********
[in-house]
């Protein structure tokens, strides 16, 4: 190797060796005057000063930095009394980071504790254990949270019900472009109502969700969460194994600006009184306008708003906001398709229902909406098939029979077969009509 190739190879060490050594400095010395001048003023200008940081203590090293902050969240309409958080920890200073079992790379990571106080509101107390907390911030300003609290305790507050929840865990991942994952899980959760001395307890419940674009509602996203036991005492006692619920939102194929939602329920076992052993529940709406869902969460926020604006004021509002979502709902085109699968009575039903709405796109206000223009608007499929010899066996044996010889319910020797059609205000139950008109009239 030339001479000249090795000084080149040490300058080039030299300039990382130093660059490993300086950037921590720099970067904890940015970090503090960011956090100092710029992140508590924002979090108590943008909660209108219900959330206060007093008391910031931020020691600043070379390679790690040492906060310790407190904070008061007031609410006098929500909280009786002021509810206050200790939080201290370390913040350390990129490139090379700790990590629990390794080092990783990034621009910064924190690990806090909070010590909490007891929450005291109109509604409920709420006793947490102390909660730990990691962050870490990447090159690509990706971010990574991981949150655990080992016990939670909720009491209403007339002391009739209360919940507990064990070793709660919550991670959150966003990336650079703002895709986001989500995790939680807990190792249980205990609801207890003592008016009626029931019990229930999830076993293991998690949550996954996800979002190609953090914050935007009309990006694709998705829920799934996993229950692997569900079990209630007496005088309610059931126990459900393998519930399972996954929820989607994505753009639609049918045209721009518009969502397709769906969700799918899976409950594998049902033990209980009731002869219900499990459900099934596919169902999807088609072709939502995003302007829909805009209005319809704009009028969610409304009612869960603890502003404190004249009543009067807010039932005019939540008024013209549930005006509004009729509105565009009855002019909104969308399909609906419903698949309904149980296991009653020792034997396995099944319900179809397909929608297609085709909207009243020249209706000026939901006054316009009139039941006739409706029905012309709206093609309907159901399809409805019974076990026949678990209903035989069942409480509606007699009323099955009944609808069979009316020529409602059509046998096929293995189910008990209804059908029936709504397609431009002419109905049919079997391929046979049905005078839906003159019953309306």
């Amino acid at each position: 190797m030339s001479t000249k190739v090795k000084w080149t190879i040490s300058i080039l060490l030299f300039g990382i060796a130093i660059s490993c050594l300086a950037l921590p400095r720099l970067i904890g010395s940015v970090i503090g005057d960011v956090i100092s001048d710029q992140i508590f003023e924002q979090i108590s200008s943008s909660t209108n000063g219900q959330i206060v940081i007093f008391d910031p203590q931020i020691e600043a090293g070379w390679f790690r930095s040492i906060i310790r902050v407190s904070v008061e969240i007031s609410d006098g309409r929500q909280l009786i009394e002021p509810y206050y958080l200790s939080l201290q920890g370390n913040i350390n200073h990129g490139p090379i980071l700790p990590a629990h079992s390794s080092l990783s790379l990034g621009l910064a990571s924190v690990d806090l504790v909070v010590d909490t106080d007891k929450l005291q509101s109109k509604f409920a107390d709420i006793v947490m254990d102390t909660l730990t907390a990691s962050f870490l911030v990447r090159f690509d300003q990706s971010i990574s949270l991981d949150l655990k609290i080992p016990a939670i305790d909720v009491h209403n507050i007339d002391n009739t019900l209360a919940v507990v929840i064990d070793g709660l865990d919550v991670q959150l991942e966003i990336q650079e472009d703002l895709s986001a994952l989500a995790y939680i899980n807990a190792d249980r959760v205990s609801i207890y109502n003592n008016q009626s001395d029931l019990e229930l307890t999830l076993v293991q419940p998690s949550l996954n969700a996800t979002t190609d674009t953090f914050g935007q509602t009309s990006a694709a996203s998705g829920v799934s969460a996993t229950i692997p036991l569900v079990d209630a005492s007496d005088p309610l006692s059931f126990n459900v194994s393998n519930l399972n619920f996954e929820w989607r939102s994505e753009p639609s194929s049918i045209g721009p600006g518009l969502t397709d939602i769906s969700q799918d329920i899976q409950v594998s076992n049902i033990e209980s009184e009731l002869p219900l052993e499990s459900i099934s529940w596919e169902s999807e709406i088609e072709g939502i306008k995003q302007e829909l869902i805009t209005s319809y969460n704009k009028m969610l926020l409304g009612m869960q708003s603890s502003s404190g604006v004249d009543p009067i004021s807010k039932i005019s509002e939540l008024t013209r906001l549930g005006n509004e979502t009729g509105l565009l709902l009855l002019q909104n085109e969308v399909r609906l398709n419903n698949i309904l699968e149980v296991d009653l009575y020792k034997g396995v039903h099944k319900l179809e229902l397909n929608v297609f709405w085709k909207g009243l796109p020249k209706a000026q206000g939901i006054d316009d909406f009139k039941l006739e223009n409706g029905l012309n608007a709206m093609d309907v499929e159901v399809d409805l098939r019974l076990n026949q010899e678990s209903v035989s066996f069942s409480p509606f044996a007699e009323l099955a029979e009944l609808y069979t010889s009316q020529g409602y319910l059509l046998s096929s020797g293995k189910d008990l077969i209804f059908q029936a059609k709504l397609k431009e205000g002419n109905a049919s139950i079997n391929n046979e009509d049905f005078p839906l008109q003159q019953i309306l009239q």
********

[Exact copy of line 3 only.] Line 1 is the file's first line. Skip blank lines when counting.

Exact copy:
């Amino acid at each position: 190797m030339s001479t000249k190739v090795k000084w080149t190879i040490s300058i080039l060490l030299f300039g990382i060796a130093i660059s490993c050594l300086a950037l921590p400095r720099l970067i904890g010395s940015v970090i503090g005057d960011v956090i100092s001048d710029q992140i508590f003023e924002q979090i108590s200008s943008s909660t209108n000063g219900q959330i206060v940081i007093f008391d910031p203590q931020i020691e600043a090293g070379w390679f790690r930095s040492i906060i310790r902050v407190s904070v008061e969240i007031s609410d006098g309409r929500q909280l009786i009394e002021p509810y206050y958080l200790s939080l201290q920890g370390n913040i350390n200073h990129g490139p090379i980071l700790p990590a629990h079992s390794s080092l990783s790379l990034g621009l910064a990571s924190v690990d806090l504790v909070v010590d909490t106080d007891k929450l005291q509101s109109k509604f409920a107390d709420i006793v947490m254990d102390t909660l730990t907390a990691s962050f870490l911030v990447r090159f690509d300003q990706s971010i990574s949270l991981d949150l655990k609290i080992p016990a939670i305790d909720v009491h209403n507050i007339d002391n009739t019900l209360a919940v507990v929840i064990d070793g709660l865990d919550v991670q959150l991942e966003i990336q650079e472009d703002l895709s986001a994952l989500a995790y939680i899980n807990a190792d249980r959760v205990s609801i207890y109502n003592n008016q009626s001395d029931l019990e229930l307890t999830l076993v293991q419940p998690s949550l996954n969700a996800t979002t190609d674009t953090f914050g935007q509602t009309s990006a694709a996203s998705g829920v799934s969460a996993t229950i692997p036991l569900v079990d209630a005492s007496d005088p309610l006692s059931f126990n459900v194994s393998n519930l399972n619920f996954e929820w989607r939102s994505e753009p639609s194929s049918i045209g721009p600006g518009l969502t397709d939602i769906s969700q799918d329920i899976q409950v594998s076992n049902i033990e209980s009184e009731l002869p219900l052993e499990s459900i099934s529940w596919e169902s999807e709406i088609e072709g939502i306008k995003q302007e829909l869902i805009t209005s319809y969460n704009k009028m969610l926020l409304g009612m869960q708003s603890s502003s404190g604006v004249d009543p009067i004021s807010k039932i005019s509002e939540l008024t013209r906001l549930g005006n509004e979502t009729g509105l565009l709902l009855l002019q909104n085109e969308v399909r609906l398709n419903n698949i309904l699968e149980v296991d009653l009575y020792k034997g396995v039903h099944k319900l179809e229902l397909n929608v297609f709405w085709k909207g009243l796109p020249k209706a000026q206000g939901i006054d316009d909406f009139k039941l006739e223009n409706g029905l012309n608007a709206m093609d309907v499929e159901v399809d409805l098939r019974l076990n026949q010899e678990s209903v035989s066996f069942s409480p509606f044996a007699e009323l099955a029979e009944l609808y069979t010889s009316q020529g409602y319910l059509l046998s096929s020797g293995k189910d008990l077969i209804f059908q029936a059609k709504l397609k431009e205000g002419n109905a049919s139950i079997n391929n046979e009509d049905f005078p839906l008109q003159q019953i309306l009239q």